John Jay, Portrait

Founding Father John Jay negotiated the “Treaty of Amity Commerce and Navigation between His Britannic Majesty and the United States of America” with Britain. Image Source: Wikipedia.

Jay Treaty

November 19, 1794

The Jay Treaty was a treaty that Founding Father John Jay negotiated with Britain in 1794. The treaty successfully avoided war with Britain but was unpopular in the United States and France.

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Summary of the Jay Treaty

The Jay Treaty, also known as Jay’s Treaty and the Treaty of London, was a diplomatic attempt to resolve festering differences and deteriorating conditions between the United States and Great Britain. The chief negotiator for the United States was John Jay. Signed on November 19, 1794, and ratified by the Senate on June 24, 1795, the treaty was highly unpopular with the American public. Although the Jay Treaty resolved very little, it did forestall a military confrontation with Great Britain, which eventually occurred in 1812, by which time the U.S. was on firmer footing.

Jay Treaty — Quick Facts

Facts about the Jay Treaty, including dates, participants, the impact, and more interesting details you might not know. This fact sheet provides a quick overview of the treaty and is for kids doing research and students preparing for the AP U.S. History (APUSH) exam.

  • Negotiated between the United States and Great Britain.
  • The official name of the Jay Treaty is the “Treaty of Amity, Commerce, and Navigation, Between His Britannic Majesty and the United States of America.”
  • Also known as Jay’s Treaty and Treaty of London.
  • The purpose of the negotiations was to remedy deteriorating conditions between the United States and Great Britain.
  • Issues addressed were Britain’s tardy evacuation of forts on the American frontier, Britain’s impressment of American sailors, Britain’s seizure of naval and military supplies bound to enemy ports on neutral ships, and American navigation laws that were potentially damaging to Britain.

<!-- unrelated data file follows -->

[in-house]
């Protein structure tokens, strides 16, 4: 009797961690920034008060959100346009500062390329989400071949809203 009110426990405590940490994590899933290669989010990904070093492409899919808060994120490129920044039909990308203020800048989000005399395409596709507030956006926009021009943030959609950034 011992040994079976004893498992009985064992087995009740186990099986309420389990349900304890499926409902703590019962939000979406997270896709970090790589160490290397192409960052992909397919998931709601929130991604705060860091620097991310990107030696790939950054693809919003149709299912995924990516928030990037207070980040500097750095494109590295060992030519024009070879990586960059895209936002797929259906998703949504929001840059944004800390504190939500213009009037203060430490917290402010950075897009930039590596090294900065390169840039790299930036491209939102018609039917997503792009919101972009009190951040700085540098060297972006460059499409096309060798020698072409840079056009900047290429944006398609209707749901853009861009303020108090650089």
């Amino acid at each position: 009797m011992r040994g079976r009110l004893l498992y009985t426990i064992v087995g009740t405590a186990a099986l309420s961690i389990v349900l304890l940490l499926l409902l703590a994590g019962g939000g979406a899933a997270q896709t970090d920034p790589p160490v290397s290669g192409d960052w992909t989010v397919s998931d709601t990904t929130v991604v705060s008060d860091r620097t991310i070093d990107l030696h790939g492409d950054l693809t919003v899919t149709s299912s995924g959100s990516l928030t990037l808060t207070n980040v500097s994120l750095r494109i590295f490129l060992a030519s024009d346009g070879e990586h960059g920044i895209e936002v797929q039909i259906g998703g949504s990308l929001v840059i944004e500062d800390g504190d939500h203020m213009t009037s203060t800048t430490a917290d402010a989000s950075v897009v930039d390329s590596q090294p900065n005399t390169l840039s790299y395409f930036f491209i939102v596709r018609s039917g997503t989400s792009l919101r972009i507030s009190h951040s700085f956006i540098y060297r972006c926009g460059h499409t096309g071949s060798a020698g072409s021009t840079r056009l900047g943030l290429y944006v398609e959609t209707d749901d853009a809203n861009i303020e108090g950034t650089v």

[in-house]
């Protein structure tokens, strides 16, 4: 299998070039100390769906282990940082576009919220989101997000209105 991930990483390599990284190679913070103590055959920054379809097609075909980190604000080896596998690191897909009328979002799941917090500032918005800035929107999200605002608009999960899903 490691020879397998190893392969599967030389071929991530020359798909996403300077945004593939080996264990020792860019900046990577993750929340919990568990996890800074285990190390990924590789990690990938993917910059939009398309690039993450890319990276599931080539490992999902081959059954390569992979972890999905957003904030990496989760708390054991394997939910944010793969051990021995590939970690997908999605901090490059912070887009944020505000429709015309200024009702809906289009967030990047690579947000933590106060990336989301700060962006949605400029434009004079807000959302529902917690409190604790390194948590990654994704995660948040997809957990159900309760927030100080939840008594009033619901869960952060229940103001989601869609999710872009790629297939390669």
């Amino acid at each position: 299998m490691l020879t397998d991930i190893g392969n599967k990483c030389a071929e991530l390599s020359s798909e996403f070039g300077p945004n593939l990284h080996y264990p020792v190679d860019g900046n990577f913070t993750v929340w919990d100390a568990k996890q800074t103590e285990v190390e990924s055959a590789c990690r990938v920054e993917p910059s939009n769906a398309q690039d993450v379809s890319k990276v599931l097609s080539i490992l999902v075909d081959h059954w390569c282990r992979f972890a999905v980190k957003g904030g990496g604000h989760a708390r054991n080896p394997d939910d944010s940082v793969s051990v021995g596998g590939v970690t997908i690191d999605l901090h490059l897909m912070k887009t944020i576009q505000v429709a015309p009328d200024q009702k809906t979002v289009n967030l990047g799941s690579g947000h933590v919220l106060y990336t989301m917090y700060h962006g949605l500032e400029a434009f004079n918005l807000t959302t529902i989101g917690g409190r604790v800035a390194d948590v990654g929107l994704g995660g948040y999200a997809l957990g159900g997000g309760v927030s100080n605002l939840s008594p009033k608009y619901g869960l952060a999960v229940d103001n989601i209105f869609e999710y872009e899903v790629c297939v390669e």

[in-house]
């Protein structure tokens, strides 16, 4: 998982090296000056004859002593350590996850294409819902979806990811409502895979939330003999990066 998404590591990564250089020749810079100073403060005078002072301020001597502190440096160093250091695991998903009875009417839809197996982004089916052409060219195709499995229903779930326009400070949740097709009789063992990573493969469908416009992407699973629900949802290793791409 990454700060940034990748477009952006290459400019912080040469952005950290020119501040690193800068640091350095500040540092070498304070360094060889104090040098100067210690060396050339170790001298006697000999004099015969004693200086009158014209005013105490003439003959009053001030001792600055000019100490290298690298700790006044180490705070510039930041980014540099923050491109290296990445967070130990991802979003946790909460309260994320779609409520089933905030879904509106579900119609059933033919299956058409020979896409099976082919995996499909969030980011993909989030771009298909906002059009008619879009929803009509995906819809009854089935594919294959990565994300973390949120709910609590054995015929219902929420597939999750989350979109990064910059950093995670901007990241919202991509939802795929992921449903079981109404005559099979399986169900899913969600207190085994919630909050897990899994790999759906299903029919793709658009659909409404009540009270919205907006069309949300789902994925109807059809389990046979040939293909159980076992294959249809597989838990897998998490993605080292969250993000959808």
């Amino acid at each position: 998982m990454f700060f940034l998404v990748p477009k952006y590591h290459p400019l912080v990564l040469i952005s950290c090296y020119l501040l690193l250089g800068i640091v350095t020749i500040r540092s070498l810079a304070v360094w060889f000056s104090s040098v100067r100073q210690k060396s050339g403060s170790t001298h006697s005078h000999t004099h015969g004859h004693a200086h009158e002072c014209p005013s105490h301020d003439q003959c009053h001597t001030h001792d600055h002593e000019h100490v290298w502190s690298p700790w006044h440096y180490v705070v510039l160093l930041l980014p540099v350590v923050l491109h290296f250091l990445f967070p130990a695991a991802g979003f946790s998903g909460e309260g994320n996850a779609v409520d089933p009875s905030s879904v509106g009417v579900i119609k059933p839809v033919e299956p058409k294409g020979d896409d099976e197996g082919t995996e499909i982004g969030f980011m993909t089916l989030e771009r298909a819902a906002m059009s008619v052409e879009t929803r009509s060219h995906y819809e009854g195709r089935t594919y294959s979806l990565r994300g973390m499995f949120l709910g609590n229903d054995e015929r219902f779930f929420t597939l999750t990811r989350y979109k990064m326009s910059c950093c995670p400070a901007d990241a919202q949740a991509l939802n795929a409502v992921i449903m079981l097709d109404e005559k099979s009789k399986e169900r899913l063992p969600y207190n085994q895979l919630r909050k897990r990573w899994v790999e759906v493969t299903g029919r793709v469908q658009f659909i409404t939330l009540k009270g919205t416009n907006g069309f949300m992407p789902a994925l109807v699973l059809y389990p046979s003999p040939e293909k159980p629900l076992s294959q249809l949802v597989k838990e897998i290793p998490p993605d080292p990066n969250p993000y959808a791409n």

• Signed by representatives from both nations on November 19, 1794.
  • Ratified by U.S. Senate on June 24, 1795.
  • The treaty proved unpopular with the American public because it resolved very few of the issues between the two nations.
  • The issues of wartime debts and the US-Canada boundary were sent to arbitration–one of the first major uses of arbitration in diplomatic history.
  • Alexander Hamilton’s behind-the-scenes interference may have undermined Jay’s ability to negotiate a stronger treaty.
  • Opposition to the treaty was led by Thomas Jefferson and James Madison.
  • The treaty did have the effect of forestalling a military confrontation with Great Britain, which eventually occurred in 1812, by which time the U.S. was on firmer footing.
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Citation Information

The following information is provided for citations.

  • Article Title Jay Treaty
  • Coverage November 19, 1794
  • Author
  • Keywords Jay Treaty, John Jay
  • Website Name American History Central
  • Access Date May 26, 2022
  • Publisher R.Squared Communications, LLC
  • Original Published Date
  • Date of Last Update May 6, 2022
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